尼克松他并没有不喜欢。(赛菲尔也不讨厌倒装句。)在他看来,尼克松并不是“耍滑头的迪克”(Tricky Dick)――这个名字首见于1950年,编出这个名字的人是尼克松竞选加州资浅参议员时的一个对手――赛菲尔眼中的尼克松是好人一个(Mr. Nice Guy)[注8]。1959年,在莫斯科的一个交易会上赛菲尔安排尼克松和尼基塔•赫鲁晓夫进行了一段对话,从而帮了尼克松一个大忙(因为对话中的尼克显 得情绪激动,而迪克则态度冷静)。不过,当他加盟了《纽时》后,赛菲尔先生旋即发现他自己居然也被尼克松令人搭线偷听过,这让他震惊不已。他的一名“词典 游击队员”[注9]后来找到了南北内战期间即已出现的一则wiretap的用法――“1863年摩根突击”期间正在北方进行袭扰的“摩根突击队”在黎巴嫩 会合点(Lebanon Junction)这个地方往电报线(wires)上搭线(tap),从而发现在路易斯维尔驻防的北方军“颇为警觉”。这则wiretap早期用法的例子 并没有让尼克松对赛菲尔进行偷听这件事变得不那么糟糕,但它让这件事有趣多了。

The most famous phrase from his speechwriting days was nattering nabobs of negativism, written for Agnew as a joke to describe “defeatists who thought we could never win in Vietnam”. Agnew liked alliteration. (So did Mr Safire; though asinine alliteration was best avoided, when pounding out the punditry he could rarely resist.) In his “Political Dictionary” he later explained that negativism was the key word; that nabob, from the Urdu, meaning governor, hence self-important potentate, was the ideal practitioner of a negative outlook (see the use by John Adams in 1776); and that nattering was meant to denote complaining, but that Stewart Alsop, his pundit-mentor, had told him that the British use was closer to chattering. Neither Agnew nor Vietnam victory-thoughts lasted too much longer.更多信息请访问:http://www.24en.com/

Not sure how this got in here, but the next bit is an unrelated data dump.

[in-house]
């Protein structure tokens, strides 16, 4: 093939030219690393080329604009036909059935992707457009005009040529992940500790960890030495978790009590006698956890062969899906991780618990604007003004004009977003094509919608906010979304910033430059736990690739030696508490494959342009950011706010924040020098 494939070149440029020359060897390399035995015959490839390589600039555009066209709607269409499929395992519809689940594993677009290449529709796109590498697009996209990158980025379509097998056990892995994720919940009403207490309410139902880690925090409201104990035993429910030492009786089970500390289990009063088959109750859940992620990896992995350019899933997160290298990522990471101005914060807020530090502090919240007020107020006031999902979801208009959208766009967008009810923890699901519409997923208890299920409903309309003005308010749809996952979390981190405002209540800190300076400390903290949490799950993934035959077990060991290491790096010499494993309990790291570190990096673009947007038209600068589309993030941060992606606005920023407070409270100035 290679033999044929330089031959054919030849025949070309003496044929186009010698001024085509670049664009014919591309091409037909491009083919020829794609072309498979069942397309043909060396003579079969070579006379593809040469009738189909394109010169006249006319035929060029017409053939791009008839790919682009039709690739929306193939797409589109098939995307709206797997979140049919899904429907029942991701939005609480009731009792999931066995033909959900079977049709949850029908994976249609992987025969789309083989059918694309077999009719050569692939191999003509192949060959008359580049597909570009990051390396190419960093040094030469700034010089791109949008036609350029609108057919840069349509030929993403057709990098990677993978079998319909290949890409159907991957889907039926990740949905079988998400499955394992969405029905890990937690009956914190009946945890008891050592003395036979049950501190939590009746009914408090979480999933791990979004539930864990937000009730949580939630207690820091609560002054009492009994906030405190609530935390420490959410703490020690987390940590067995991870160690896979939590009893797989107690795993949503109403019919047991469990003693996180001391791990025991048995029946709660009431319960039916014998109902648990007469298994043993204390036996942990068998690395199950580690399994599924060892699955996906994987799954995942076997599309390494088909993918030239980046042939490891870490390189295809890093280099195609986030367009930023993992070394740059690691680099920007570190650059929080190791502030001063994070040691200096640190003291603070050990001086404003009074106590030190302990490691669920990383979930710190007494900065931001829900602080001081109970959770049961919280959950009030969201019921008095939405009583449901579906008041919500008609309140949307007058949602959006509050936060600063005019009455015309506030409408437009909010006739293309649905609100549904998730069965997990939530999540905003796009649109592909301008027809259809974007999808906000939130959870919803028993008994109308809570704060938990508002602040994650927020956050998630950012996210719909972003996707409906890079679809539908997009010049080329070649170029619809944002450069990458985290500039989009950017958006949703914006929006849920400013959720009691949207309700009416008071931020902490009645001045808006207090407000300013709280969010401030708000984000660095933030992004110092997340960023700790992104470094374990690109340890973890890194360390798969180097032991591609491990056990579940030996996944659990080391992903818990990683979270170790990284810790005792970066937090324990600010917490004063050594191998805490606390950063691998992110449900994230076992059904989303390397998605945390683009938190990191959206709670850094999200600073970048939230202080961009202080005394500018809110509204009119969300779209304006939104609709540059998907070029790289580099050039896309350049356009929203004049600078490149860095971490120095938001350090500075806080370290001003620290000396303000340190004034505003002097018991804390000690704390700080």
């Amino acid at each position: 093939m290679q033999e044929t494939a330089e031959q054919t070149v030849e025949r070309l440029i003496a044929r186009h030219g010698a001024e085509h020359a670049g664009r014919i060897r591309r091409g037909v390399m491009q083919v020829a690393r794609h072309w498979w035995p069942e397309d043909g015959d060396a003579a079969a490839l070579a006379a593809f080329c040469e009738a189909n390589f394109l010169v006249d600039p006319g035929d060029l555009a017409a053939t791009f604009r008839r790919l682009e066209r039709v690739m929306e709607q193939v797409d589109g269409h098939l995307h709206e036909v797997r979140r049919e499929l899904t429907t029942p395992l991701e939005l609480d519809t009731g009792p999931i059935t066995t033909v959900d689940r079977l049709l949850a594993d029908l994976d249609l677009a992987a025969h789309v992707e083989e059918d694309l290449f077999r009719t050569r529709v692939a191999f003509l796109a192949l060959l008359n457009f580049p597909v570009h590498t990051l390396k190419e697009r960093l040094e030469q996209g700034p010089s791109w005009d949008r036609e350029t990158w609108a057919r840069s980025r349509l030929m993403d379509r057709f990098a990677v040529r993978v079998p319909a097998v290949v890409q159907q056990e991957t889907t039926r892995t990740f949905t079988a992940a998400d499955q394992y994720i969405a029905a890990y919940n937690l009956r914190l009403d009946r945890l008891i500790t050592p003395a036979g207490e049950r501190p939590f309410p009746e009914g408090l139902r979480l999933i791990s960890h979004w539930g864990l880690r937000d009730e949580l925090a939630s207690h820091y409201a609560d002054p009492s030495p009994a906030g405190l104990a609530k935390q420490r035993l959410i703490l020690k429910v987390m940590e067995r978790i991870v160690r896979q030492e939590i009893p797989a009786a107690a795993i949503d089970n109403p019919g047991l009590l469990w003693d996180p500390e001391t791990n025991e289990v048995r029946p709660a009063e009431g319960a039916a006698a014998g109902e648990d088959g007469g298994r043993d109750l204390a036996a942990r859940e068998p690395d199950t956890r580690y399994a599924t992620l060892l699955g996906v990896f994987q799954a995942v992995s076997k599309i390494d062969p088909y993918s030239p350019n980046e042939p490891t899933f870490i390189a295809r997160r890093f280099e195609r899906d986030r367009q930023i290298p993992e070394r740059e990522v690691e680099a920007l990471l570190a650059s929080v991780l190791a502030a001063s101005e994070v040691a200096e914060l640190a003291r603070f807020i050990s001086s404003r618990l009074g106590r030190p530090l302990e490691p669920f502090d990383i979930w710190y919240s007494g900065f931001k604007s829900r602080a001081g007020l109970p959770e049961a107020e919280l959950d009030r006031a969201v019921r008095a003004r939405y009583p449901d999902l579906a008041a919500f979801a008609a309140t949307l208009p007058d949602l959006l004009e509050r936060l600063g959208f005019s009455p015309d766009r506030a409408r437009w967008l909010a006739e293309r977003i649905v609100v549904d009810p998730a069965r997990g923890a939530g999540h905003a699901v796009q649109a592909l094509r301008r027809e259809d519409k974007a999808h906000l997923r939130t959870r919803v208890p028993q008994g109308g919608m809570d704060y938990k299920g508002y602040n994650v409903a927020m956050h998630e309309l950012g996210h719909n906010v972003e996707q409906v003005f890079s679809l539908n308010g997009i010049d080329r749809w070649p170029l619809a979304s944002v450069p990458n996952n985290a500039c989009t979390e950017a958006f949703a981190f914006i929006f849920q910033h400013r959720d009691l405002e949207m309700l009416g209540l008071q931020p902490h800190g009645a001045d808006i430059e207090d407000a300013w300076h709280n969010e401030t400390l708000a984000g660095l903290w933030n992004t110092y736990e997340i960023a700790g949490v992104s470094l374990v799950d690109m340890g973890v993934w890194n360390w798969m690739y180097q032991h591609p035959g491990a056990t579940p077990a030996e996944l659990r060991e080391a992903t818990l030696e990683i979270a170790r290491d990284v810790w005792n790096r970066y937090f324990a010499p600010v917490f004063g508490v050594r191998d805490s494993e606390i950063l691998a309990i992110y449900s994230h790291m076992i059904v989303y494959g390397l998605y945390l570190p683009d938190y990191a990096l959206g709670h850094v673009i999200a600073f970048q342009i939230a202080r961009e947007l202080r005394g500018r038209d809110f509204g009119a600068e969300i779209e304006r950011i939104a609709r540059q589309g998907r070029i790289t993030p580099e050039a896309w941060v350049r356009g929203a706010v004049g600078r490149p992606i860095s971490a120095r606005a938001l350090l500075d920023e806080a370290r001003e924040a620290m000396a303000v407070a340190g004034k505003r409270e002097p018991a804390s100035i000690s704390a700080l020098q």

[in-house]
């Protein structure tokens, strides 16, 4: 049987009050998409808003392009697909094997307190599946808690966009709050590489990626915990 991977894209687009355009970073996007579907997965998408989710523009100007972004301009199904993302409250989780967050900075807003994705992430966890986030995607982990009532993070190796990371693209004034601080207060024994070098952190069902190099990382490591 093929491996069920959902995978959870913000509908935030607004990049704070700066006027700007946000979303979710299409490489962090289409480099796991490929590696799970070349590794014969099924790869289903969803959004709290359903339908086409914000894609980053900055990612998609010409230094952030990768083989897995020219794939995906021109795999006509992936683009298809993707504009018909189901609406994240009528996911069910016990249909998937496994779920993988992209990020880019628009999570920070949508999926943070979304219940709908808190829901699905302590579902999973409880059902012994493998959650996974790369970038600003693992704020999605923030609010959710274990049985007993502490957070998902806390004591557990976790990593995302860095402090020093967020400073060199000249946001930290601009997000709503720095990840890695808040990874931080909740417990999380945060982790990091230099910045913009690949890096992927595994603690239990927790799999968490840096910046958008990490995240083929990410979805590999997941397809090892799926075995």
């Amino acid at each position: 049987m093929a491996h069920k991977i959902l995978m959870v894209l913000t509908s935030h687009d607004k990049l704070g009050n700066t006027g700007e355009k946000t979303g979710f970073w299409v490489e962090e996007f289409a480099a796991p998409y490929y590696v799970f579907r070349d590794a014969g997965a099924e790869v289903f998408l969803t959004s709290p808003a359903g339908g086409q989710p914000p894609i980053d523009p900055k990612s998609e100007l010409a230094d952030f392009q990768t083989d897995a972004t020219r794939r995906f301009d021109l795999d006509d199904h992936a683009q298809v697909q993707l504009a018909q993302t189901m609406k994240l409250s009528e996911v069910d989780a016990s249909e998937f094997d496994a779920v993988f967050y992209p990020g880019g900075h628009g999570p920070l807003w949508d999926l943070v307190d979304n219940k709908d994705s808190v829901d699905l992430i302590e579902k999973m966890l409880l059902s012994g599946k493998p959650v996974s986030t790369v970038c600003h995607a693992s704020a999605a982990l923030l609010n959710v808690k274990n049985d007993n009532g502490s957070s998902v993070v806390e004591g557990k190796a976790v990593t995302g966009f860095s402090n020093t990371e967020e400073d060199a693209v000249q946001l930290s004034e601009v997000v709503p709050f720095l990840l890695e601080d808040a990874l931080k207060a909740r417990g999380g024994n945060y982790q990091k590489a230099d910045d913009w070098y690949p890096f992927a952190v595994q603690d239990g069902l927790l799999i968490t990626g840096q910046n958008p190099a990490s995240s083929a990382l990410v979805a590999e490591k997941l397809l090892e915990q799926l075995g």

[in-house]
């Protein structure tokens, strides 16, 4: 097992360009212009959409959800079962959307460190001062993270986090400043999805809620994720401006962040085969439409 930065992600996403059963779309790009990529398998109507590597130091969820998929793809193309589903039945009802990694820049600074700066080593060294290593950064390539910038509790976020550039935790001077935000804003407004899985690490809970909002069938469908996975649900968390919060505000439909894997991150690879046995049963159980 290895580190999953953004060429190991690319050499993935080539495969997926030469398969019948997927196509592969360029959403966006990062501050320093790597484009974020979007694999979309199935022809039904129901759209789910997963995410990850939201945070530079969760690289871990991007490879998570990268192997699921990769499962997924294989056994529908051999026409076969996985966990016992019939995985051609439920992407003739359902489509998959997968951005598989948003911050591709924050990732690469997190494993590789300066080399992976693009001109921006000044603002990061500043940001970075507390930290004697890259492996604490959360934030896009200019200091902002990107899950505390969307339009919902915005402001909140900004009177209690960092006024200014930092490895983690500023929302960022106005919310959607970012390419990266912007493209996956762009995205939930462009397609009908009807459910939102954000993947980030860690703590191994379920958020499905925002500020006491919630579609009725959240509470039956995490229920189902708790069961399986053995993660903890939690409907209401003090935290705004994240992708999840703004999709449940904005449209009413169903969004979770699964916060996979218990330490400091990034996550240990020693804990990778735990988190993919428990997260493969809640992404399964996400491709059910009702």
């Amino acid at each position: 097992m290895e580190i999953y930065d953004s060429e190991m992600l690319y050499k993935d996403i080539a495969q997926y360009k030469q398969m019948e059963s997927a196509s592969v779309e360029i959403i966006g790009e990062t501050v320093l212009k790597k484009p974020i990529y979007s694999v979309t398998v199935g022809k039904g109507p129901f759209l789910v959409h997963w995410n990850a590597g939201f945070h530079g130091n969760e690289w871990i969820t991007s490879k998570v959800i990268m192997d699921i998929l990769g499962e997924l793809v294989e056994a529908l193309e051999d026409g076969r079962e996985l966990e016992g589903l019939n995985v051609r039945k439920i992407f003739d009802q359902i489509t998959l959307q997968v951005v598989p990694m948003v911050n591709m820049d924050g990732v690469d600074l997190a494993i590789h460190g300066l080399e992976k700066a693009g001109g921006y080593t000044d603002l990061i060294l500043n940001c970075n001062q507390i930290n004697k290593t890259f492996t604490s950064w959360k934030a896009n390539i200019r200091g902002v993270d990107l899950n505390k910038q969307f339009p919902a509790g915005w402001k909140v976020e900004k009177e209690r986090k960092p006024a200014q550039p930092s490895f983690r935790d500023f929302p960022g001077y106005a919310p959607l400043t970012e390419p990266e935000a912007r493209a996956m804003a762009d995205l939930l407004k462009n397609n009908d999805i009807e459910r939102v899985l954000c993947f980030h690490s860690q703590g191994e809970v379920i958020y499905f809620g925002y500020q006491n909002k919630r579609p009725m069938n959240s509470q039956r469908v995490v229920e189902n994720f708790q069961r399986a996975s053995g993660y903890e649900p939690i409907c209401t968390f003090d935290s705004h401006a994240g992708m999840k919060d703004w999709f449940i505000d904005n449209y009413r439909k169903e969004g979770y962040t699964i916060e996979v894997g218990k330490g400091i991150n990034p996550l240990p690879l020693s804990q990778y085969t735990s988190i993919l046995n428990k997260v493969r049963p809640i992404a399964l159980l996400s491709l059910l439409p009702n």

赛菲尔担任演讲稿撰稿人期间造出的最有名的一个短语是“牢骚满腹的怀疑主义大佬”(nattering nabobs of negativism),这本是为[副总统]阿格纽写的一个逗笑的说法,用来描述“认为我们绝不可能在越南打赢的那些个失败主义者”。阿格纽喜欢押头韵 [注10]。(赛菲尔先生在打字机上重重地敲出他那些不吐不快的权威见解时也好这一手,虽然他极少犯为头韵而头韵的错误。)  他后来在其《政治词典》一 书中解释说,“怀疑主义”(negativism)是上面这个短语的关键词;来自乌尔都语的“大佬”(nabob)本指总督,所以引申为妄自尊大的要人, 用来指持怀疑主义观点者再合适不过(见约翰•亚当斯1776年对nabob一词的用法[注11]);而nattering这个词被用来指发牢骚,但对他进 行言传身教的权威评论家斯图亚特•阿尔索普告诉他说英国人对该词的使用接近chattering(聊天)。阿格纽不久就因丑闻辞职,而在越战中取胜的想法 也没持续太久。

He saw himself, mixing the metaphor only slightly, as a lone wolf gazing at the horizon. Since world politics was his beat as well as the English language, he loped off on wild excursions into both. He became obsessed with Iraqi spymasters meeting al-Qaeda operatives in Prague, and remained a cheerleader for the Iraq war when most folk had fallen quiet. (It was neither a total war nor quite a limited war, just a quick war, he wrote, after which joyful Iraqis would thank their liberators, and freed scientists would reveal giant stacks of weapons of mass destruction.) His legions of lefter-leaning fans wondered whether he also believed in the tooth fairy. They could look it up, in perhaps the most pleasing cross-reference from his “Political Dictionary”: “Tooth fairy, See SANTA CLAUS, NOBODY SHOOTS AT.”